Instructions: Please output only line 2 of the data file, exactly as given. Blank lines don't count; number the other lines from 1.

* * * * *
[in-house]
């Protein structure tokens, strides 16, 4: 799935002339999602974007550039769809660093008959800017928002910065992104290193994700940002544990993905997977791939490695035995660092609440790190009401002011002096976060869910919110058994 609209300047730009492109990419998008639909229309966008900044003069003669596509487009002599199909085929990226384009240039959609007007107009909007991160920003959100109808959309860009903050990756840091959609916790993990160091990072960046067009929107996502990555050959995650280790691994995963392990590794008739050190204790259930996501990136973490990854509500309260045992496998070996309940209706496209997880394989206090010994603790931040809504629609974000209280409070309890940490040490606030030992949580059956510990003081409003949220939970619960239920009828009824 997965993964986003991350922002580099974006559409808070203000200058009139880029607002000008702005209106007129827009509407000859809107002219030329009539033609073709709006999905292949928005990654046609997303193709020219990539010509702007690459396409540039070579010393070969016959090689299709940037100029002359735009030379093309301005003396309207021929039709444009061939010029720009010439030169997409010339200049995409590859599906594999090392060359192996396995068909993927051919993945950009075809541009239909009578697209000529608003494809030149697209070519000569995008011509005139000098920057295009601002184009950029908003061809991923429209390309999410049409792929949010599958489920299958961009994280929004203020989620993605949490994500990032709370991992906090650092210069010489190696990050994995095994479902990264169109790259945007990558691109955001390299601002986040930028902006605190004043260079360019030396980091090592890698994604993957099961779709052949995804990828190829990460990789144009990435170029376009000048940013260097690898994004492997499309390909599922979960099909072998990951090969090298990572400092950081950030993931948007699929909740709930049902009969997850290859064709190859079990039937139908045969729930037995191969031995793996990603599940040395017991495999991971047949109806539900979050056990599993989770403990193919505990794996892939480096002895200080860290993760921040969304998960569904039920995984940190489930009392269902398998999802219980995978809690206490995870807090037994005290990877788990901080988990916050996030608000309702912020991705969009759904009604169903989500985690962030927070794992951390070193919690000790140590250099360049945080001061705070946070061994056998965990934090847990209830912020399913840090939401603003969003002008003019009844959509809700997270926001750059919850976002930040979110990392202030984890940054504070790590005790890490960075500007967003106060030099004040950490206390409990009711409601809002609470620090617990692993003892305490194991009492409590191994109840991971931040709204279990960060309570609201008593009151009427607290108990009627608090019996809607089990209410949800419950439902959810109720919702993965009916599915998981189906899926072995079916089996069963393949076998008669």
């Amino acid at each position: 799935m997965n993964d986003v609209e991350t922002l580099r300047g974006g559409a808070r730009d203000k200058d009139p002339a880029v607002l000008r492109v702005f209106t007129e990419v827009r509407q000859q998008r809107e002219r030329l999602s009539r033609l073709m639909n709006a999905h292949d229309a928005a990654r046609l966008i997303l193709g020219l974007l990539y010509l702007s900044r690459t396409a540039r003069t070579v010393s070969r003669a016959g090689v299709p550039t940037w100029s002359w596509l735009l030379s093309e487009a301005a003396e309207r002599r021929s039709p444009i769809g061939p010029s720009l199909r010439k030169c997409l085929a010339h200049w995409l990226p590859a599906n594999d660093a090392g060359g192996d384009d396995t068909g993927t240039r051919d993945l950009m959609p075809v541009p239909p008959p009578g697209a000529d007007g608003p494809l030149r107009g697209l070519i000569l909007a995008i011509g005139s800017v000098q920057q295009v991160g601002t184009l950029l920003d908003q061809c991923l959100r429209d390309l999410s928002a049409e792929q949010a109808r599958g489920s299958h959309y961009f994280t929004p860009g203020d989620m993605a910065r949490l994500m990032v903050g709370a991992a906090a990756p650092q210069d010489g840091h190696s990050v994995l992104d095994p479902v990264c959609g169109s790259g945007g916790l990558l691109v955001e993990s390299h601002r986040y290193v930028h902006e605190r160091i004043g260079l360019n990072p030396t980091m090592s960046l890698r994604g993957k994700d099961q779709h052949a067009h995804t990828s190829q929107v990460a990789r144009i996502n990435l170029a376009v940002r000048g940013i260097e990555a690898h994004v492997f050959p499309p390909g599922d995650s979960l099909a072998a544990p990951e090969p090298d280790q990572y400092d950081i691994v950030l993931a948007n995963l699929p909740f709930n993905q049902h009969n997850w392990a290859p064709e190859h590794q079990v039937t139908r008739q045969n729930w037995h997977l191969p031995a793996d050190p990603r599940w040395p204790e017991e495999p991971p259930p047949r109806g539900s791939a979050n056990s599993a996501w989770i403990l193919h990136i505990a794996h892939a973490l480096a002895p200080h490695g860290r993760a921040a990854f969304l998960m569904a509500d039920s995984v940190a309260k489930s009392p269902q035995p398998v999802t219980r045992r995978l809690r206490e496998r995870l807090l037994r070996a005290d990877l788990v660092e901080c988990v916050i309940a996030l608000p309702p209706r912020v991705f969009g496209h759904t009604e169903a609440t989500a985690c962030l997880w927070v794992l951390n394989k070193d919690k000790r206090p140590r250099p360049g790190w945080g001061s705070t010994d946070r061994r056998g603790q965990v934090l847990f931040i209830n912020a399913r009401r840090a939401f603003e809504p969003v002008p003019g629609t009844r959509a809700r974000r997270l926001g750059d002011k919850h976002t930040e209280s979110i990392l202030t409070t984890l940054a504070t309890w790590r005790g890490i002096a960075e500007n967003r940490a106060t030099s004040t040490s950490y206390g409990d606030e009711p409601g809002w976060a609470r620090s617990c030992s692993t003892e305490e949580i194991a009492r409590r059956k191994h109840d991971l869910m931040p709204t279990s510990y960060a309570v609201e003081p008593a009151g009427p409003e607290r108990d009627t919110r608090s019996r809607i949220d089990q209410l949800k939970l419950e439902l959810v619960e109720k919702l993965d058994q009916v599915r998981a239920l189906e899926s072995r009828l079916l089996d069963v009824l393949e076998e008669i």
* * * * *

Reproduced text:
């Protein structure tokens, strides 16, 4: 799935002339999602974007550039769809660093008959800017928002910065992104290193994700940002544990993905997977791939490695035995660092609440790190009401002011002096976060869910919110058994 609209300047730009492109990419998008639909229309966008900044003069003669596509487009002599199909085929990226384009240039959609007007107009909007991160920003959100109808959309860009903050990756840091959609916790993990160091990072960046067009929107996502990555050959995650280790691994995963392990590794008739050190204790259930996501990136973490990854509500309260045992496998070996309940209706496209997880394989206090010994603790931040809504629609974000209280409070309890940490040490606030030992949580059956510990003081409003949220939970619960239920009828009824 997965993964986003991350922002580099974006559409808070203000200058009139880029607002000008702005209106007129827009509407000859809107002219030329009539033609073709709006999905292949928005990654046609997303193709020219990539010509702007690459396409540039070579010393070969016959090689299709940037100029002359735009030379093309301005003396309207021929039709444009061939010029720009010439030169997409010339200049995409590859599906594999090392060359192996396995068909993927051919993945950009075809541009239909009578697209000529608003494809030149697209070519000569995008011509005139000098920057295009601002184009950029908003061809991923429209390309999410049409792929949010599958489920299958961009994280929004203020989620993605949490994500990032709370991992906090650092210069010489190696990050994995095994479902990264169109790259945007990558691109955001390299601002986040930028902006605190004043260079360019030396980091090592890698994604993957099961779709052949995804990828190829990460990789144009990435170029376009000048940013260097690898994004492997499309390909599922979960099909072998990951090969090298990572400092950081950030993931948007699929909740709930049902009969997850290859064709190859079990039937139908045969729930037995191969031995793996990603599940040395017991495999991971047949109806539900979050056990599993989770403990193919505990794996892939480096002895200080860290993760921040969304998960569904039920995984940190489930009392269902398998999802219980995978809690206490995870807090037994005290990877788990901080988990916050996030608000309702912020991705969009759904009604169903989500985690962030927070794992951390070193919690000790140590250099360049945080001061705070946070061994056998965990934090847990209830912020399913840090939401603003969003002008003019009844959509809700997270926001750059919850976002930040979110990392202030984890940054504070790590005790890490960075500007967003106060030099004040950490206390409990009711409601809002609470620090617990692993003892305490194991009492409590191994109840991971931040709204279990960060309570609201008593009151009427607290108990009627608090019996809607089990209410949800419950439902959810109720919702993965009916599915998981189906899926072995079916089996069963393949076998008669």